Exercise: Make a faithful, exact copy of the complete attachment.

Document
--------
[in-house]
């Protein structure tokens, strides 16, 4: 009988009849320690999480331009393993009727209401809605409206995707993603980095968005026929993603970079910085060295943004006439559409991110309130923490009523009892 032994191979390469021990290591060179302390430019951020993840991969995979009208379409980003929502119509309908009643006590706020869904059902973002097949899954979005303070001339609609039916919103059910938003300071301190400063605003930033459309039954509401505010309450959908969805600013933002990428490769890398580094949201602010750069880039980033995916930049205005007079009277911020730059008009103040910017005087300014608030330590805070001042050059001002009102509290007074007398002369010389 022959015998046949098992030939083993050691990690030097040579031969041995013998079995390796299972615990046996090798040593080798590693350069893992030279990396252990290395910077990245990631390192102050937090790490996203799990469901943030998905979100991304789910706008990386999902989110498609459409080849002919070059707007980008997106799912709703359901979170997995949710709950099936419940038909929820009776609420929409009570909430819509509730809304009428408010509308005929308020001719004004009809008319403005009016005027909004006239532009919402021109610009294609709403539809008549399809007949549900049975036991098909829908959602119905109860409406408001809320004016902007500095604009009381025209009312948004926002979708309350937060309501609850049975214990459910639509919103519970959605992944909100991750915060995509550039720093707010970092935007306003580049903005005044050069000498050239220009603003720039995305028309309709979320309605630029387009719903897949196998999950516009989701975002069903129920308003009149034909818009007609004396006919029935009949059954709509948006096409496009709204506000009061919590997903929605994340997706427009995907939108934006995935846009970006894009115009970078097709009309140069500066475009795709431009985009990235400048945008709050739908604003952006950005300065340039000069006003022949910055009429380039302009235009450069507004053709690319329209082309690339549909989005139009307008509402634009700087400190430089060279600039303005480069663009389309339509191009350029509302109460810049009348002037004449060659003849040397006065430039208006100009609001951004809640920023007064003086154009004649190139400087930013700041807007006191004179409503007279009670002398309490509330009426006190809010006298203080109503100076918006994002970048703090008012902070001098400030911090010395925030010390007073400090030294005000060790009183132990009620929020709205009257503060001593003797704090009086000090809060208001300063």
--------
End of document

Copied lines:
[in-house]
């Protein structure tokens, strides 16, 4: 009988009849320690999480331009393993009727209401809605409206995707993603980095968005026929993603970079910085060295943004006439559409991110309130923490009523009892 032994191979390469021990290591060179302390430019951020993840991969995979009208379409980003929502119509309908009643006590706020869904059902973002097949899954979005303070001339609609039916919103059910938003300071301190400063605003930033459309039954509401505010309450959908969805600013933002990428490769890398580094949201602010750069880039980033995916930049205005007079009277911020730059008009103040910017005087300014608030330590805070001042050059001002009102509290007074007398002369010389 022959015998046949098992030939083993050691990690030097040579031969041995013998079995390796299972615990046996090798040593080798590693350069893992030279990396252990290395910077990245990631390192102050937090790490996203799990469901943030998905979100991304789910706008990386999902989110498609459409080849002919070059707007980008997106799912709703359901979170997995949710709950099936419940038909929820009776609420929409009570909430819509509730809304009428408010509308005929308020001719004004009809008319403005009016005027909004006239532009919402021109610009294609709403539809008549399809007949549900049975036991098909829908959602119905109860409406408001809320004016902007500095604009009381025209009312948004926002979708309350937060309501609850049975214990459910639509919103519970959605992944909100991750915060995509550039720093707010970092935007306003580049903005005044050069000498050239220009603003720039995305028309309709979320309605630029387009719903897949196998999950516009989701975002069903129920308003009149034909818009007609004396006919029935009949059954709509948006096409496009709204506000009061919590997903929605994340997706427009995907939108934006995935846009970006894009115009970078097709009309140069500066475009795709431009985009990235400048945008709050739908604003952006950005300065340039000069006003022949910055009429380039302009235009450069507004053709690319329209082309690339549909989005139009307008509402634009700087400190430089060279600039303005480069663009389309339509191009350029509302109460810049009348002037004449060659003849040397006065430039208006100009609001951004809640920023007064003086154009004649190139400087930013700041807007006191004179409503007279009670002398309490509330009426006190809010006298203080109503100076918006994002970048703090008012902070001098400030911090010395925030010390007073400090030294005000060790009183132990009620929020709205009257503060001593003797704090009086000090809060208001300063």